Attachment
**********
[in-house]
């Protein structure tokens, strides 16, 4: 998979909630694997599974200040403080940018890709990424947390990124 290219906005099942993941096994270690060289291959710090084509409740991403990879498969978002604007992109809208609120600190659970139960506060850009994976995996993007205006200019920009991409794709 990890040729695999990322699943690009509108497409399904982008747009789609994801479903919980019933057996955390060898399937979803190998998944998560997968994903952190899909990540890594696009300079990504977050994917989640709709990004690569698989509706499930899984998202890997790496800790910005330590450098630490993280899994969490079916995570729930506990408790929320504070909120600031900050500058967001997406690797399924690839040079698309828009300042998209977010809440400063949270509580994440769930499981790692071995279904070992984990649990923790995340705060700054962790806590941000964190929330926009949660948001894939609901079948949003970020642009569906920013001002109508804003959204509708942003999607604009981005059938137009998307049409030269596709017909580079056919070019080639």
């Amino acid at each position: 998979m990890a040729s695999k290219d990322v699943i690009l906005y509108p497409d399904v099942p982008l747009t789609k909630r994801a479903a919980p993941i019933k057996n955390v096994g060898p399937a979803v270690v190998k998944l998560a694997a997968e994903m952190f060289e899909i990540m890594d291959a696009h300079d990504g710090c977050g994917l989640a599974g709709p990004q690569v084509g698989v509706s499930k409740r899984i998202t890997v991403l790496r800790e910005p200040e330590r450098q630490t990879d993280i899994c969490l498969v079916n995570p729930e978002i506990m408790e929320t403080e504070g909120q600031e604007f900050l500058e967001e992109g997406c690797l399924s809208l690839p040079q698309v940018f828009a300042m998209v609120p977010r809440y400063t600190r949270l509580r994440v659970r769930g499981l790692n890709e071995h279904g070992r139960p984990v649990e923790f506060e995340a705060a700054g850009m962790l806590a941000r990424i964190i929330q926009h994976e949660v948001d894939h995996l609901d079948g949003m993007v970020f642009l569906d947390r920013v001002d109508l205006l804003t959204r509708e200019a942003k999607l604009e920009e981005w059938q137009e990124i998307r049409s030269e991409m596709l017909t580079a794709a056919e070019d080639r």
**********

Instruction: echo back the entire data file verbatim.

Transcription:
[in-house]
């Protein structure tokens, strides 16, 4: 998979909630694997599974200040403080940018890709990424947390990124 290219906005099942993941096994270690060289291959710090084509409740991403990879498969978002604007992109809208609120600190659970139960506060850009994976995996993007205006200019920009991409794709 990890040729695999990322699943690009509108497409399904982008747009789609994801479903919980019933057996955390060898399937979803190998998944998560997968994903952190899909990540890594696009300079990504977050994917989640709709990004690569698989509706499930899984998202890997790496800790910005330590450098630490993280899994969490079916995570729930506990408790929320504070909120600031900050500058967001997406690797399924690839040079698309828009300042998209977010809440400063949270509580994440769930499981790692071995279904070992984990649990923790995340705060700054962790806590941000964190929330926009949660948001894939609901079948949003970020642009569906920013001002109508804003959204509708942003999607604009981005059938137009998307049409030269596709017909580079056919070019080639």
């Amino acid at each position: 998979m990890a040729s695999k290219d990322v699943i690009l906005y509108p497409d399904v099942p982008l747009t789609k909630r994801a479903a919980p993941i019933k057996n955390v096994g060898p399937a979803v270690v190998k998944l998560a694997a997968e994903m952190f060289e899909i990540m890594d291959a696009h300079d990504g710090c977050g994917l989640a599974g709709p990004q690569v084509g698989v509706s499930k409740r899984i998202t890997v991403l790496r800790e910005p200040e330590r450098q630490t990879d993280i899994c969490l498969v079916n995570p729930e978002i506990m408790e929320t403080e504070g909120q600031e604007f900050l500058e967001e992109g997406c690797l399924s809208l690839p040079q698309v940018f828009a300042m998209v609120p977010r809440y400063t600190r949270l509580r994440v659970r769930g499981l790692n890709e071995h279904g070992r139960p984990v649990e923790f506060e995340a705060a700054g850009m962790l806590a941000r990424i964190i929330q926009h994976e949660v948001d894939h995996l609901d079948g949003m993007v970020f642009l569906d947390r920013v001002d109508l205006l804003t959204r509708e200019a942003k999607l604009e920009e981005w059938q137009e990124i998307r049409s030269e991409m596709l017909t580079a794709a056919e070019d080639r």